How to present experience as a valuable asset during interviews. Frame past experiences to highlight unique insights and problem-solving. Forbes Magazine (new tab/window)
Most of the techs I've known don't have good verbal skills, so this HR message tends to get absorbed by its victims. Once it reverberates through a human mind, it is likely to become a reality. Techs either give up their beloved careers, or accept a humiliating demotion to a lower-skilled task. Rarely do they risk telling their stories and expressing what they feel.
Where does all this compare to other parts of the U.S. economy? In financial sector, at age 40, you are moving into circle of skilled investors and analysts; you are a stakeholder. In health care sector, at age 40, your name carries prestige, and you may have opened your own clinic. In education at age 40, you are sought out as a mentor, and you may have written articles or a book.
But, in tech, at age 40, if you have not taken an interest in being a manager, then the Human Resources Department is looking for ways to end your career.
Only in tech does a person travel from genius to fool. Even as tech leaders claim to be innovators and disruptors, they cling to a demographic that is white, male and 20-something.
Viewing workers as stakeholders, not just cogs in the machine, is a strategic shift with rich rewards. It recognizes their vital contributions to the company's success, fosters engagement, and unlocks potential.
By investing in employees' well-being and development, businesses cultivate a loyal, adaptable workforce that drives innovation and resilience. This stakeholder mentality attracts and retains top talent.
It's not just about altruism, it's about building a sustainable and thriving ecosystem. In the end, valuing workers as stakeholders is the key to unlocking the true potential of both the business and the individuals who make it thrive.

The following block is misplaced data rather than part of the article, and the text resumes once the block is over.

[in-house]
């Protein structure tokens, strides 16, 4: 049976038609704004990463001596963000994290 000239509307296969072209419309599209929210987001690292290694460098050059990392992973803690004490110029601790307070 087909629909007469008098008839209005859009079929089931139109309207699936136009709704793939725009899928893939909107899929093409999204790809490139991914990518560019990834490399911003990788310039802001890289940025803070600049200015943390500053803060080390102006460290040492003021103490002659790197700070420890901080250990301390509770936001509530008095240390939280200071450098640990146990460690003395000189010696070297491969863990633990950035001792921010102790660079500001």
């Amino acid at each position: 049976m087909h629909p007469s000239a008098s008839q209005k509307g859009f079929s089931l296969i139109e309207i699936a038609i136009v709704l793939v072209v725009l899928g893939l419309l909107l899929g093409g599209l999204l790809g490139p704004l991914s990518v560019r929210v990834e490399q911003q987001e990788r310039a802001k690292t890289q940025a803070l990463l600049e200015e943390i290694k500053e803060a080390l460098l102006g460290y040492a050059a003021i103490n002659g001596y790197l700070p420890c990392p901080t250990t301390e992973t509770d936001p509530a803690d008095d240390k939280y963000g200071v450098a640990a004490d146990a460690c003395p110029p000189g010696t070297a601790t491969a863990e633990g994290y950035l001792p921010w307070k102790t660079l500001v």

There is a growing tide on online activism against age discrimination. Prominent figures include Ashton Applewhite (https://oldschool.info), Elizabeth White (http://55andfakingnormal.com), and entities like American Society Aging ( asaging.org ), The IFA ( ifa.ngo ), UN For Ageing ( social.desa.un.org/issues/ageing), Patrick Roden PhD: Aging In Place ( aginginplace.com).
We are asking technology leaders to adopt new practices based on fairness, honesty, and the awareness that diverse teams are more profitable.
There is a harsh perspective in most U.S. businesses that says the profit margin is more important than anything else. Superstition-based human resources fails even that test, as business research has shown that diverse teams generate more profit. Whatever satisfaction tech managers get from blocking post-40 workers from fulfilling their careers, it is too high a price to keep superstition alive.
Advanced report on tech ageism
In addition to the Visier report above, you can share business research on diverse teams with your employer. Harvard Business Review (new tab/window)
- Steve Jobs would not be safe (U.K.-based)
- Gartner on diversity and performance
- Diversity and business decisions
- Diverse teams and increased revenue (Forbes Magazine)
- Why diverse teams are smarter (Harvard Business Revue)
- Diverse teams more productive (Inc.)
- Forbes on diversity benefits (Forbes Magazine)
- Springer academic study on discrimination
The author studied computer science at Tulsa Community College. He began working as a professional web developer in 1999. After turning age 40, he noticed recruiters no longer returning phone calls, submitted resumes being ignored, etc. This also caused exposure to lower-quality employers that resulted in losing tens of thousands of dollars in wages as a result of of management misbehavior.